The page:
Tuesday, December 9, 2008

I'm So Angry I Could Spit

Obviously, my bad mood continues. Essentially, this asshole (sorry) posted in response to my nomination for February's book, The Bluest Eye by Toni Morrison, that maybe we oughtn't read pre-WWII books 'cause they aren't really classics. This pissed me off. If he doesn't want to read the book then don't vote for it. It's not like I'm the only one nominating for God's sake.

So I replied (Frank's the group leader):
Frank said in the nomination message that the group does "modern
classics" as well. It seems more difficult to get cultural pluralism
in our texts if we ignore the 20th century! I think the difference
between pre-American Civil Rights Movement and post is significant
enough that we have to look beyond the 1960's in American literature,
at least.

[His response. Quoted without permission >.< but I'm angry so grrrr- my commentary in brackets]
You're right that it is harder to get cultural pluralism if we stop at
about World War II, though our January selection is an example of a
pre-WWII cultural pluralist selection [We're reading The Sound of the Mountain by Yasunari Kawabata, which is both post-WWII and culturally homogenous. It's Japanese for God's sake, this country's about as racially and religiously homogenous as they get. Cultural pluralism? Does he even get the term? I think he thinks he's a lot smarter than he is. Cultural pluralism refers to minority groups within larger cultures], so it isn't impossible.

But if we read from any era, the group becomes just a generic reading
group without any particular focus, not a classics reading group.
That's not to say it couldn't become that if people voted it that way,
but there are hundreds of Yahoo reading groups, plenty of which read
and discuss modern literature, while this is the only one I'm aware of
which specifically focuses on classics. Which is what attracted me
here, just speaking personally. [So he's saying, what? He wants me to leave the group? The group's read things like "Atonement" and "The English Patient" previously. Why can't he just not vote for the book and leave it at that?]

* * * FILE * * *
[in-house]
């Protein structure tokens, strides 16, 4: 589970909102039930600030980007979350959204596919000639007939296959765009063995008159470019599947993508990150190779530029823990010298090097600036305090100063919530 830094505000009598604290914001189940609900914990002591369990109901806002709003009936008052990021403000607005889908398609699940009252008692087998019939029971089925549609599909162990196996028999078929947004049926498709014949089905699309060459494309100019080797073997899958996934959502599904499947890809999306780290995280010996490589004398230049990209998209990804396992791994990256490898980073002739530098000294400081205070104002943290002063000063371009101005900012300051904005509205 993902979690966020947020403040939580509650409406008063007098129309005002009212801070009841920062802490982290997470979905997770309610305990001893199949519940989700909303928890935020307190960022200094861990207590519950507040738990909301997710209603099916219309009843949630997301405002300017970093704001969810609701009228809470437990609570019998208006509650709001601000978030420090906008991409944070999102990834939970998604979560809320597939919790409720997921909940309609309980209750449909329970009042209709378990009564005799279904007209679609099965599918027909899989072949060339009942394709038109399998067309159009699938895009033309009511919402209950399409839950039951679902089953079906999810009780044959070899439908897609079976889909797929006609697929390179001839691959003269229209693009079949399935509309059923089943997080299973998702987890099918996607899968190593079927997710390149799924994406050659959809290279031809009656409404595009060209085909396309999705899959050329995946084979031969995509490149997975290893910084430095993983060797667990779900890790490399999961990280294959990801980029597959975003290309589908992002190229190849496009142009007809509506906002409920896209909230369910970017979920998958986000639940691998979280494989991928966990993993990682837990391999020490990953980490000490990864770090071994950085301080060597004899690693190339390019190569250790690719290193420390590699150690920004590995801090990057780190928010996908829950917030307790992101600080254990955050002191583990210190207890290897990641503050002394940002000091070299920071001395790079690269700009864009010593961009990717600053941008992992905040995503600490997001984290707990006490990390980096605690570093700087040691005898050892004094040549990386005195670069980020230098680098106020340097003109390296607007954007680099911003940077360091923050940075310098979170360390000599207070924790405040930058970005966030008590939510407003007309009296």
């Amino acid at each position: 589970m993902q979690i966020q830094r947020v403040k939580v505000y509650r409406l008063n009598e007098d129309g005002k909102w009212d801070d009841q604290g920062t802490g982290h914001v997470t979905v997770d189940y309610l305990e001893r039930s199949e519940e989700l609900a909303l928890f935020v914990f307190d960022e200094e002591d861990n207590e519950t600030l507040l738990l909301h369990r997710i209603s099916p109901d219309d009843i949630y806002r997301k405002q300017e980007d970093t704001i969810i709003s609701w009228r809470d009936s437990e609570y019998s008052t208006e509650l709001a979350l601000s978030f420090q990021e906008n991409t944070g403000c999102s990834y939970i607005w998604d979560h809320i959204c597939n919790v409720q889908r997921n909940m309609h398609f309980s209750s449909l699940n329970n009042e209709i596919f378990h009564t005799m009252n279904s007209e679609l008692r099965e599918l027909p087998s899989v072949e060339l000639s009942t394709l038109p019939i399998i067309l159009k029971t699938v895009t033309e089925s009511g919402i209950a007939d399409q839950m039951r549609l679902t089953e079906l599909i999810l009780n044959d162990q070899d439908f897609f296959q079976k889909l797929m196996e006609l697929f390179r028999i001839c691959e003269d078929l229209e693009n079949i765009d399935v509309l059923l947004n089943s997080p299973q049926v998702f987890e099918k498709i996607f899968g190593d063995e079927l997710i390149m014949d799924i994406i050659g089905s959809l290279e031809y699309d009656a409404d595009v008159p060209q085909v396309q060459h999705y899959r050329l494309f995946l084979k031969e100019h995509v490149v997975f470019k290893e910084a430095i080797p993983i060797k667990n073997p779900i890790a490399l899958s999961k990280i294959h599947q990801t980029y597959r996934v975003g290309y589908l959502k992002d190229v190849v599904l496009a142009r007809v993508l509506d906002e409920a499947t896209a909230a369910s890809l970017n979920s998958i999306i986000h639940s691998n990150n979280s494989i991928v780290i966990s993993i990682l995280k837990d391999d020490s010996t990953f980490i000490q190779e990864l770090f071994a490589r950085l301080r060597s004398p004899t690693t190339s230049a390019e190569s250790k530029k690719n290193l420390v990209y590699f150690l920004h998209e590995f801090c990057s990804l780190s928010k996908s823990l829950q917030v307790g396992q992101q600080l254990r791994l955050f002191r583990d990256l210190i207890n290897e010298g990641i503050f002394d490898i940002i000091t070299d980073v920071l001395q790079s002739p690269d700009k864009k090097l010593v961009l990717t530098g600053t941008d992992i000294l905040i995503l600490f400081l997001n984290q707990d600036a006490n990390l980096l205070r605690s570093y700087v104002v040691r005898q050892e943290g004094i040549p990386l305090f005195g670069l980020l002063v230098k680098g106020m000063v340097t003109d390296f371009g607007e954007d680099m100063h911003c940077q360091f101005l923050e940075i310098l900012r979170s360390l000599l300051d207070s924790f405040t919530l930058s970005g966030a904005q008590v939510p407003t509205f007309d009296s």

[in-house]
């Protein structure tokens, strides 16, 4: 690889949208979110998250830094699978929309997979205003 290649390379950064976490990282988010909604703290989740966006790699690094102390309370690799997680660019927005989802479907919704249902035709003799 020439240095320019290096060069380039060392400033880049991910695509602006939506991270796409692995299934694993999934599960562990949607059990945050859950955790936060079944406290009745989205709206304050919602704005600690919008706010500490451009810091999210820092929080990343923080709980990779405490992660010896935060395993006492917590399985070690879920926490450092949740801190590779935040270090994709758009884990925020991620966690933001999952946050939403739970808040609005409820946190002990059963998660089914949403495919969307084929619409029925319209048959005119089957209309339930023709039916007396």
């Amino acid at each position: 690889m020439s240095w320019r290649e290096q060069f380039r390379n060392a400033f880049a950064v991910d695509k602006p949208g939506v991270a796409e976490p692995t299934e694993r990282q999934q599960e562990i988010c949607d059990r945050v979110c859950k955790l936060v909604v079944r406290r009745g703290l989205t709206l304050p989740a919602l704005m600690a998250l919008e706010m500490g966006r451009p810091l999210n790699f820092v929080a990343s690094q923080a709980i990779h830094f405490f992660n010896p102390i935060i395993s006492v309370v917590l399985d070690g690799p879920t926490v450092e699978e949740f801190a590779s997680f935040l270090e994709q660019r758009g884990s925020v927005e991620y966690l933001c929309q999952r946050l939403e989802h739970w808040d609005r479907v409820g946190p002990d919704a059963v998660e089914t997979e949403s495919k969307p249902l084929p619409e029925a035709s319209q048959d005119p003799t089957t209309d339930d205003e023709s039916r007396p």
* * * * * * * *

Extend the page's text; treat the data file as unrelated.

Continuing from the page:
BTW, I, for one, think the term "modern classic" is an oxymoron, and
an particularly insidious [Insidious: intended to trap of beguile; stealthily treacherous... are we not being a little melodramatic?]one at that. So many books are hailed as
"modern classics" or "destined to become a classic" or such which
within a decade or two disappear into Neverland. Just go back and
look at the selections of the Pulitzer or other prizes for literature
from the past few decades and see how many have survived and are still
read today [because twenty years is how we know a book is good. Nevermind "found classics," such as the Nihongi and Tale of Genji, that reappear hundreds of years after having disappeared into anonynimity]-- and how few are likely to be read hundreds of years now,
as Austen, Chaucer, Dickens, Trollope, Defoe, Thackeray, Scott, Hardy,
Milton, Shakespeare, et. al, have been and still are.

We could argue ad infinitum, if we chose, over the definition of
classic and never reach agreement, but personally I think a pretty
good guide is that if a book has never appeared in at least one of the
major series of classic books [AKA, enjoyed by the WASPS. Jesus Christ, I'm angry at this point. Because the classics are almost ALWAYS by caucasians and then mostly by men. He's trying to change this into the class that made me quit my English major. I could spit!] (I think of the Great Books of the
Western World, the Harvard Classics, Modern Library classics, Everyman
editions (both original and current), Penguin Classics, Oxford World
Classics, Barnes and Noble classics, and there may be a few others I'm
missing), it isn't very likely to be regarded by many literate readers
as a legitimate classic. [By "literate readers," as though I'm not because of my opinion. What an asshole.]

Just my opinion. [I hate him.]

How to respond, I wonder? Is he being overtly rude enough that I can be implicitly rude back? Am I just angry because I'm overworked, had two tests the last two days and two quizes to follow, with 8 pages of homework assigned, all in the same class? Plus 80 pages of Tale of Genji for tonight, two tests next week and a big test the day before break?

That may be true. But I still think this guy's a jerk. Gr.

P.S. Here are the apparently "unread" novels that have won the Pulitzer Prize in the last thirty years:
1978: Elbow Room by James Alan McPherson
1979: The Stories of John Cheever by John Cheever
1980: The Executioner's Song by Norman Mailer
1981: A Confederacy of Dunces by John Kennedy Toole
1982: Rabbit Is Rich by John Updike
1983: The Color Purple by Alice Walker
1984: Ironweed by William Kennedy
1985: Foreign Affairs by Alison Lurie
1986: Lonesome Dove by Larry McMurtry
1987: A Summons to Memphis by Peter Taylor
1988: Beloved by Toni Morrison
1989: Breathing Lessons by Anne Tyler
1990: The Mambo Kings Play Songs of Love by Oscar Hijuelos
1991: Rabbit At Rest by John Updike
1992: A Thousand Acres by Jane Smiley
1993: A Good Scent from a Strange Mountain by Robert Olen Butler
1994: The Shipping News by E. Annie Proulx
1995: The Stone Diaries by Carol Shields
1996: Independence Day by Richard Ford
1997: Martin Dressler: The Tale of an American Dreamer by Steven Millhauser
1998: American Pastoral by Philip Roth
1999: The Hours by Michael Cunningham
2000: Interpreter of Maladies by Jhumpa Lahiri
2001: The Amazing Adventures of Kavalier & Clay by Michael Chabon
2002: Empire Falls by Richard Russo
2003: Middlesex by Jeffrey Eugenides
2004: The Known World by Edward P. Jones
2005: Gilead by Marilynne Robinson
2006: March by Geraldine Brooks
2007: The Road by Cormac McCarthy
2008: The Brief Wondrous Life of Oscar Wao by Junot Diaz

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